Judaism

Did the Sadducees have a limited canon?

I’ve been on a canon kick, lately (see this and this). Here, I find another occasion to examine an Old Testament (OT) canon claim: the limited canon of the Sadducees.[2]It should be acknowledged that the term “canon” is anachronistic to the 1st century. It is used throughout this post for simplicity.

Christian tradition holds that the Sadducees we see in the New Testament (NT) only accept the first five books of the OT (the Torah/Pentateuch, or the books/Law of Moses) and reject all others, notably those of the Prophets. Some scholars question the traditional understanding and in reviewing the arguments and researching the history, I’m convinced the traditional view is erroneous.

Herein, I lay out my case based on a comprehensive review of all the information I can locate. We’ll look at inherent weaknesses in typical arguments, the patristic sources that are the origin of the tradition, historical context, and key passages of Scripture. On the latter, I’ll show: 1) that a prominent early church father misread a key passage and; 2) at least one Biblical passage contradicts the claim, thus providing positive evidence the Sadducees did, in fact accept the books of the Prophets, at minimum. In addition to positive Scriptural evidence, the most reliable sources of information on the 1st century Sadducees, including Josephus (whom the fathers may have also misread), and later Rabbinic literature are consistent. Each affirm a common Biblical canon, recognized by the NT Jewish sects.

In the NT era, the Samaritans (who generally weren’t considered Jews) are almost certainly the only group that recognizes a different canon. They also have a different temple and their separation from Israel long predates the NT era. The 1st century Jewish attitude towards Samaritans makes influence on the Sadducees unlikely, particularly considering the higher likelihood of Sadducees controlling the Temple in Jerusalem. Regarding Jewish sects of the Jerusalem Temple cult, I’ll demonstrate that the key differences between Pharisees and Sadducees are in their interpretation of Scripture, and the Sadducee rejection of the Oral Torah (Pharisaic traditions), not their rejection of written Scriptures.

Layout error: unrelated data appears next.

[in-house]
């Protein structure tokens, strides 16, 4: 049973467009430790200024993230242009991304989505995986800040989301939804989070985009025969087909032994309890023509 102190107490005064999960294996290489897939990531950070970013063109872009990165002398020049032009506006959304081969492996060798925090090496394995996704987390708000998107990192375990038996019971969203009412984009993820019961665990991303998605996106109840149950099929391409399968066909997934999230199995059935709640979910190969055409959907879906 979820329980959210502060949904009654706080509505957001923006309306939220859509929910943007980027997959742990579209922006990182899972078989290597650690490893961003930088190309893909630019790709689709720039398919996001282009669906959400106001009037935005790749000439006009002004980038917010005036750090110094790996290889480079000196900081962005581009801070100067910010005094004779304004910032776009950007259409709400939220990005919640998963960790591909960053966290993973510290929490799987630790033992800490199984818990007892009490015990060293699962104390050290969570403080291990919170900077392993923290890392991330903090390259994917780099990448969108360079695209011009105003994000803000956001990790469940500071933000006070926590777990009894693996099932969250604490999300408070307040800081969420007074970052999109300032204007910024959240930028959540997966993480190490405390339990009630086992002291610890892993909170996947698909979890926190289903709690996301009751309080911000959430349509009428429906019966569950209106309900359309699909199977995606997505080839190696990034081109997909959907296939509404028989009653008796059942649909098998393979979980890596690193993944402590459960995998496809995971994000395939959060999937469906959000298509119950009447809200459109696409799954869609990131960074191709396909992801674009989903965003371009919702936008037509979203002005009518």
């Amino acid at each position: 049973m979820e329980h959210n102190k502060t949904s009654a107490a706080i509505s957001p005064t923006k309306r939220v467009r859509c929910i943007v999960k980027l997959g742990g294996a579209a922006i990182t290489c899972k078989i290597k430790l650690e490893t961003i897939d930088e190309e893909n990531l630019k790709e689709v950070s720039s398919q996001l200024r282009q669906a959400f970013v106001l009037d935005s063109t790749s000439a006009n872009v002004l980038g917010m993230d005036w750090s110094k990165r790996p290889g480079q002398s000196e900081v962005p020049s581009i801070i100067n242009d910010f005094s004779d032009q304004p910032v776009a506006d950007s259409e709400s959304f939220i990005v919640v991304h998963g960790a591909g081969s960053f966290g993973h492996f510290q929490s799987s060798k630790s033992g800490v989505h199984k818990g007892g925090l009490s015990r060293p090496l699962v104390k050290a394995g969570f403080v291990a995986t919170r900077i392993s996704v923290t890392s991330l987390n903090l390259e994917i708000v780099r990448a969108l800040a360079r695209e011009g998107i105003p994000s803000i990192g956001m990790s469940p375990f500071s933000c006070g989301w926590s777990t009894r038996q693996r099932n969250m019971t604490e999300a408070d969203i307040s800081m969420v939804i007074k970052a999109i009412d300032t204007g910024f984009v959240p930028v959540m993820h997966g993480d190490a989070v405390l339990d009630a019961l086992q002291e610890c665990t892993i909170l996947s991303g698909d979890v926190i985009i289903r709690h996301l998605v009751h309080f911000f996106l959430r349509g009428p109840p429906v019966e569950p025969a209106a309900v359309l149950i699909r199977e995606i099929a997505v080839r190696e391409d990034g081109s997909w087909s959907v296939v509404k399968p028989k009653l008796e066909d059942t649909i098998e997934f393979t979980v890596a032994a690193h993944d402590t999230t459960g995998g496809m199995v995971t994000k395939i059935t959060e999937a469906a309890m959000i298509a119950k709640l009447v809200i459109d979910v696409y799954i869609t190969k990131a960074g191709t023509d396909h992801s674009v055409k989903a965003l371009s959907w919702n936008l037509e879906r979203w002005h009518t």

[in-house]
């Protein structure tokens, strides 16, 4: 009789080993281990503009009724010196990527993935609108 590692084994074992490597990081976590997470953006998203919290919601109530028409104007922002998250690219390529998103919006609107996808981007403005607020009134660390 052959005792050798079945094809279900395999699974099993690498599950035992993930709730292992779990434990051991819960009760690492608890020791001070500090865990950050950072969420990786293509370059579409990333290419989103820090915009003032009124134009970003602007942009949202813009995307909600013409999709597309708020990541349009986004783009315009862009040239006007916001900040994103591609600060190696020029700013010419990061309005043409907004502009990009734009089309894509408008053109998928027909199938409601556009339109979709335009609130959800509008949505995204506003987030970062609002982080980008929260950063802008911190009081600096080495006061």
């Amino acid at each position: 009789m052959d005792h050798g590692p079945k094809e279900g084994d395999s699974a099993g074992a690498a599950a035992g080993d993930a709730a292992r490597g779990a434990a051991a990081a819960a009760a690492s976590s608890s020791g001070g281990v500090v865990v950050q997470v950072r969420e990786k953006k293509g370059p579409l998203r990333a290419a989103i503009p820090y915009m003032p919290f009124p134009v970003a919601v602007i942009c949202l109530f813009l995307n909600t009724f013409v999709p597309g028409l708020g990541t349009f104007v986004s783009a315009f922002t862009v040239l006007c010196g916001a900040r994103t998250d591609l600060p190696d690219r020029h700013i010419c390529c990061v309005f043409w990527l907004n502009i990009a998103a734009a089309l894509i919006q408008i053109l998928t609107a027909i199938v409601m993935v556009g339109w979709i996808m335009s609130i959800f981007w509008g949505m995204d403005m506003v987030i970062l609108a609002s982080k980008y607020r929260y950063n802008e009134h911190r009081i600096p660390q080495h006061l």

Some of this analysis will draw from Lee M. McDonald’s The Biblical Canon: Its Origin, Transmission, and Authority, as a basis for discussing the traditional view. McDonald, helpfully, addresses this view relative to some scholarly dissent. This provides a useful framework for parts of the discussion. McDonald retains the traditional view but his argument relies on incorrect assumptions and doesn’t account for other, more decisive evidence.

References

References
1”File:Brooklyn Museum – The Pharisees Question Jesus (Les pharisiens questionnent Jésus) – James Tissot.jpg.” Wikimedia Commons. 3 Jan 2022, 00:46 UTC. 1 Jun 2023, 19:49 https://commons.wikimedia.org/w/index.php?title=File:Brooklyn_Museum_-_The_Pharisees_Question_Jesus_(Les_pharisiens_questionnent_J%C3%A9sus)_-_James_Tissot.jpg&oldid=618722304.